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  1. Tvrtko I of Bosnia - Wikipedia

    Tvrtko was the elder son of Vladislav Kotromanić and Jelena Šubić, and was likely born within a year of their marriage, which was celebrated in 1337.His father was the brother of the Bosnian ban, Stephen II, and his mother the daughter of the Croatian lord George II Šubić of Bribir.

  2. Kingdom of Bosnia - Wikipedia

    Bosnia reached its peak under Tvrtko I, a member of the Kotromanić dynasty, who came to power in 1353.In 1372, Tvrtko formed an alliance with Prince Lazar Hrebeljanović, one of the regional lords in the territory of the disintegrated Serbian Empire.

    • Feudal monarchy
    • Old Bosnian
  3. Tvrtko II of Bosnia - Wikipedia
    • Overview
    • Background
    • First reign
    • Downfall
    • Second reign
    • Personal life

    Stephen Tvrtko II, also known as Tvrtko Tvrtković, was a member of the House of Kotromanić who reigned as King of Bosnia from 1404 to 1409 and again from 1420 to his death. Tvrtko II was the son of King Tvrtko I. His reigns took place during a very turbulent part of Bosnian history. He was first installed as a puppet king by the kingdom's leading noblemen, Hrvoje Vukčić Hrvatinić and Sandalj Hranić Kosača, to replace his increasingly independent uncle Ostoja. Five years later, he...

    Tvrtko II was the son of Tvrtko I, the first King of Bosnia. The identity of his mother, and thus the legitimacy of his birth, is disputed. The uncertainty also stems from the complex religious situation in medieval Bosnia, where it was often hard to discern between legitimate and illegitimate offspring. The 16th-century Ragusan historian Mavro Orbini, writing of Tuartco Scuro, claimed that he was born to Tvrtko I's concubine, a Bosnian noblewoman named Vukosava, and this view was taken for gran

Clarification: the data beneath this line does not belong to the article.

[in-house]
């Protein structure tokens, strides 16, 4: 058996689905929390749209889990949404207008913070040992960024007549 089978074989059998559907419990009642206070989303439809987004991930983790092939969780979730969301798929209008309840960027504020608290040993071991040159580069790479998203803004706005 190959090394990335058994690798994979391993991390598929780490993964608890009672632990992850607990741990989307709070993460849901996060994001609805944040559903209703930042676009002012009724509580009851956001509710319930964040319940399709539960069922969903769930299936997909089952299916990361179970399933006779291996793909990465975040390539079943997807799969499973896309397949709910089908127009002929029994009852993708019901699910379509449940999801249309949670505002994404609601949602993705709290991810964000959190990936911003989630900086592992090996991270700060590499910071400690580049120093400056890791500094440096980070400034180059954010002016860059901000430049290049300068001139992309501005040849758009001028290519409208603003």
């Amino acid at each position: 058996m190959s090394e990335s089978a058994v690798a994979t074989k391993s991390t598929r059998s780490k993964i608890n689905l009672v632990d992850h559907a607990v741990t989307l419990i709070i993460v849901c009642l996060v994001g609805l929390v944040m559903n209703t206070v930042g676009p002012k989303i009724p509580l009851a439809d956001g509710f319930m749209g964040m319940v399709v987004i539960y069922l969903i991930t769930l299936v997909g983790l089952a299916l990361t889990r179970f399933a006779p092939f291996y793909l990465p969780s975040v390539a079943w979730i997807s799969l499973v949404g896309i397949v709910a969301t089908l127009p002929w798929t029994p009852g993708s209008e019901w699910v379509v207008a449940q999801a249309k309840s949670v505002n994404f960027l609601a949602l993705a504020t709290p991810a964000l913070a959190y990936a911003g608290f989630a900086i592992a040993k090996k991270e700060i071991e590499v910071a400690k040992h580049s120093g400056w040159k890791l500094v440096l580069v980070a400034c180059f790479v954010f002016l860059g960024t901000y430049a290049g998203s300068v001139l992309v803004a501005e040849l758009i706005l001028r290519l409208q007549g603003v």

King Ostoja alienated the nobility by attempting to assert his independence from them. In March 1404, he fell out with his most powerful vassals, Hrvoje Vukčić Hrvatinić and Sandalj Hranić Kosača. At the end of April or the beginning of May, a stanak in Mile was convoked in which the nobility deposed Ostoja, who fled to the court of the Hungarian king, Sigismund of Luxembourg. A new stanak was held to elect Ostoja's successor at the end of May. Ragusan authorities proposed Hrvoje or ...

    Hungarian attacks on Bosnia took place annually, making Tvrtko's life "a constant hassle". The conflict culminated in September 1408, when Sigismund achieved a decisive victory over Tvrtko's troops: 170 minor noblemen were captured and killed in Dobor – tossed over the city walls. Tvrtko is said to have been captured as well, but this does not appear to be true, as he demanded the customary tribute from the Ragusans in February 1409. The hostilities continued until the end of November ...

    Ostoja died in September 1418. Despite expectations that Tvrtko would take over, Ostoja's son Stephen was elected king. When the Turks broke into the kingdom in early 1420, Tvrtko once again accompanied them and installed himself as anti-king. Sandalj immediately declared for him. Fearing the Ottomans, Sandalj's example was soon followed by other noblemen. In June Tvrtko convoked a stanak, and Ragusa recognized him as king. He had support of almost all nobility in Visoko, including voivod Vukmir